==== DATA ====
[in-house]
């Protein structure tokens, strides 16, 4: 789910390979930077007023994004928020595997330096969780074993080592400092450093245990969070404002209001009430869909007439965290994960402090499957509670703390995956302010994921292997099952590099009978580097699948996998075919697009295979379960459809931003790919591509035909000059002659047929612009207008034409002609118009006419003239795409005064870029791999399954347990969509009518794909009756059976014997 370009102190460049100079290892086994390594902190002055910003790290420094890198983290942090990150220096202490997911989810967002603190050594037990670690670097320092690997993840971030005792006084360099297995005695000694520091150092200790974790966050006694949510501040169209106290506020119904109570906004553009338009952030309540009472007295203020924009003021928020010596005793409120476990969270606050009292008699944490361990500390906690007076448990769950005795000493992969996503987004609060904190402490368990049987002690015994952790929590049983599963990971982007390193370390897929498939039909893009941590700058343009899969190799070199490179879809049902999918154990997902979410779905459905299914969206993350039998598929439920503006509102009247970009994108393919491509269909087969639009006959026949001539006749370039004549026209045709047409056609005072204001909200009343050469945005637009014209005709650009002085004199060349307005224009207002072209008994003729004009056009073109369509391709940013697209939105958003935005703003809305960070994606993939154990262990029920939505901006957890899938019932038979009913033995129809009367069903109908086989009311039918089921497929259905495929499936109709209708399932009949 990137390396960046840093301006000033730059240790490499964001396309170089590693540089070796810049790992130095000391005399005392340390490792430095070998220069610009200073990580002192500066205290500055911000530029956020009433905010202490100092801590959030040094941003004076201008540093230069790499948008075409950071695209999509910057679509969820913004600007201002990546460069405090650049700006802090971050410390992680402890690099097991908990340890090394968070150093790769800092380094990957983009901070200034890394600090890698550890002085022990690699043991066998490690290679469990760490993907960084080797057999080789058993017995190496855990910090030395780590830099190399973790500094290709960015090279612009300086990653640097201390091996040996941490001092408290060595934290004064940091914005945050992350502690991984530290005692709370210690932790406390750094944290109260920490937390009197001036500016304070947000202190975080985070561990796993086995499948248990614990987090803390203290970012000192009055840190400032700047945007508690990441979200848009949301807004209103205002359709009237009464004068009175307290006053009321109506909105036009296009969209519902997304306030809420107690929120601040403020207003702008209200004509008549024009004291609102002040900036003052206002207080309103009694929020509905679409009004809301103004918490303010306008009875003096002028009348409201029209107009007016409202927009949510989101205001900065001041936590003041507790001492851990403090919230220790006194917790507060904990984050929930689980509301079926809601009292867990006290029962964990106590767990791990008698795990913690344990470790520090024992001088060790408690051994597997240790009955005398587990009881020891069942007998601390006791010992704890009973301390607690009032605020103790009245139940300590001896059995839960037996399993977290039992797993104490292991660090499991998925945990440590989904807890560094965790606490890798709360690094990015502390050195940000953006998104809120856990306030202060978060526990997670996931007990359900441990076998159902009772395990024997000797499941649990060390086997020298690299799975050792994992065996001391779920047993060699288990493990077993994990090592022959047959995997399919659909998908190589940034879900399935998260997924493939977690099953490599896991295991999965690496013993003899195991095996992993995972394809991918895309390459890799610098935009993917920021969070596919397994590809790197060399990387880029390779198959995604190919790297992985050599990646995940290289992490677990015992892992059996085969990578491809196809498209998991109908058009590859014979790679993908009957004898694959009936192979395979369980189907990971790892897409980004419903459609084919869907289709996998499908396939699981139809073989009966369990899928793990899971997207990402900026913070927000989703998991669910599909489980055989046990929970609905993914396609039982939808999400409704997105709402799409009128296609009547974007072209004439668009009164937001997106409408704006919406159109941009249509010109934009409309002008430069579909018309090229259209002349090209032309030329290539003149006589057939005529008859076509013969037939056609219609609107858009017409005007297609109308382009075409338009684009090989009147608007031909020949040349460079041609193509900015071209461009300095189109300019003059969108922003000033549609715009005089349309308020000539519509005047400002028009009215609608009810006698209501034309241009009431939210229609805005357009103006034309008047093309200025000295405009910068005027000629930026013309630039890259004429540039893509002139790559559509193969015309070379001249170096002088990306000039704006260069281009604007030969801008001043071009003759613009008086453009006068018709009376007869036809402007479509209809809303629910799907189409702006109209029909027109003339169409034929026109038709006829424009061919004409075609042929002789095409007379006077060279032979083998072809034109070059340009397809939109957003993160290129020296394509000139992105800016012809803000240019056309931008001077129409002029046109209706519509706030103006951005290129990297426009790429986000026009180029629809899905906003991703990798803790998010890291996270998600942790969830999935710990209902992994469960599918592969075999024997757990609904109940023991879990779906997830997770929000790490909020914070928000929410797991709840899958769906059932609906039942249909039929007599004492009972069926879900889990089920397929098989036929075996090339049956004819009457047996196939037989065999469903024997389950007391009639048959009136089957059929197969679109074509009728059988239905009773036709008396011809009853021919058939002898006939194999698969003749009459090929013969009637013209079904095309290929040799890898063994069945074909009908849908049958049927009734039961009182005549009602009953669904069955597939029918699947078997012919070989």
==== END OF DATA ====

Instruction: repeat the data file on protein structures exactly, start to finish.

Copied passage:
[in-house]
């Protein structure tokens, strides 16, 4: 789910390979930077007023994004928020595997330096969780074993080592400092450093245990969070404002209001009430869909007439965290994960402090499957509670703390995956302010994921292997099952590099009978580097699948996998075919697009295979379960459809931003790919591509035909000059002659047929612009207008034409002609118009006419003239795409005064870029791999399954347990969509009518794909009756059976014997 370009102190460049100079290892086994390594902190002055910003790290420094890198983290942090990150220096202490997911989810967002603190050594037990670690670097320092690997993840971030005792006084360099297995005695000694520091150092200790974790966050006694949510501040169209106290506020119904109570906004553009338009952030309540009472007295203020924009003021928020010596005793409120476990969270606050009292008699944490361990500390906690007076448990769950005795000493992969996503987004609060904190402490368990049987002690015994952790929590049983599963990971982007390193370390897929498939039909893009941590700058343009899969190799070199490179879809049902999918154990997902979410779905459905299914969206993350039998598929439920503006509102009247970009994108393919491509269909087969639009006959026949001539006749370039004549026209045709047409056609005072204001909200009343050469945005637009014209005709650009002085004199060349307005224009207002072209008994003729004009056009073109369509391709940013697209939105958003935005703003809305960070994606993939154990262990029920939505901006957890899938019932038979009913033995129809009367069903109908086989009311039918089921497929259905495929499936109709209708399932009949 990137390396960046840093301006000033730059240790490499964001396309170089590693540089070796810049790992130095000391005399005392340390490792430095070998220069610009200073990580002192500066205290500055911000530029956020009433905010202490100092801590959030040094941003004076201008540093230069790499948008075409950071695209999509910057679509969820913004600007201002990546460069405090650049700006802090971050410390992680402890690099097991908990340890090394968070150093790769800092380094990957983009901070200034890394600090890698550890002085022990690699043991066998490690290679469990760490993907960084080797057999080789058993017995190496855990910090030395780590830099190399973790500094290709960015090279612009300086990653640097201390091996040996941490001092408290060595934290004064940091914005945050992350502690991984530290005692709370210690932790406390750094944290109260920490937390009197001036500016304070947000202190975080985070561990796993086995499948248990614990987090803390203290970012000192009055840190400032700047945007508690990441979200848009949301807004209103205002359709009237009464004068009175307290006053009321109506909105036009296009969209519902997304306030809420107690929120601040403020207003702008209200004509008549024009004291609102002040900036003052206002207080309103009694929020509905679409009004809301103004918490303010306008009875003096002028009348409201029209107009007016409202927009949510989101205001900065001041936590003041507790001492851990403090919230220790006194917790507060904990984050929930689980509301079926809601009292867990006290029962964990106590767990791990008698795990913690344990470790520090024992001088060790408690051994597997240790009955005398587990009881020891069942007998601390006791010992704890009973301390607690009032605020103790009245139940300590001896059995839960037996399993977290039992797993104490292991660090499991998925945990440590989904807890560094965790606490890798709360690094990015502390050195940000953006998104809120856990306030202060978060526990997670996931007990359900441990076998159902009772395990024997000797499941649990060390086997020298690299799975050792994992065996001391779920047993060699288990493990077993994990090592022959047959995997399919659909998908190589940034879900399935998260997924493939977690099953490599896991295991999965690496013993003899195991095996992993995972394809991918895309390459890799610098935009993917920021969070596919397994590809790197060399990387880029390779198959995604190919790297992985050599990646995940290289992490677990015992892992059996085969990578491809196809498209998991109908058009590859014979790679993908009957004898694959009936192979395979369980189907990971790892897409980004419903459609084919869907289709996998499908396939699981139809073989009966369990899928793990899971997207990402900026913070927000989703998991669910599909489980055989046990929970609905993914396609039982939808999400409704997105709402799409009128296609009547974007072209004439668009009164937001997106409408704006919406159109941009249509010109934009409309002008430069579909018309090229259209002349090209032309030329290539003149006589057939005529008859076509013969037939056609219609609107858009017409005007297609109308382009075409338009684009090989009147608007031909020949040349460079041609193509900015071209461009300095189109300019003059969108922003000033549609715009005089349309308020000539519509005047400002028009009215609608009810006698209501034309241009009431939210229609805005357009103006034309008047093309200025000295405009910068005027000629930026013309630039890259004429540039893509002139790559559509193969015309070379001249170096002088990306000039704006260069281009604007030969801008001043071009003759613009008086453009006068018709009376007869036809402007479509209809809303629910799907189409702006109209029909027109003339169409034929026109038709006829424009061919004409075609042929002789095409007379006077060279032979083998072809034109070059340009397809939109957003993160290129020296394509000139992105800016012809803000240019056309931008001077129409002029046109209706519509706030103006951005290129990297426009790429986000026009180029629809899905906003991703990798803790998010890291996270998600942790969830999935710990209902992994469960599918592969075999024997757990609904109940023991879990779906997830997770929000790490909020914070928000929410797991709840899958769906059932609906039942249909039929007599004492009972069926879900889990089920397929098989036929075996090339049956004819009457047996196939037989065999469903024997389950007391009639048959009136089957059929197969679109074509009728059988239905009773036709008396011809009853021919058939002898006939194999698969003749009459090929013969009637013209079904095309290929040799890898063994069945074909009908849908049958049927009734039961009182005549009602009953669904069955597939029918699947078997012919070989």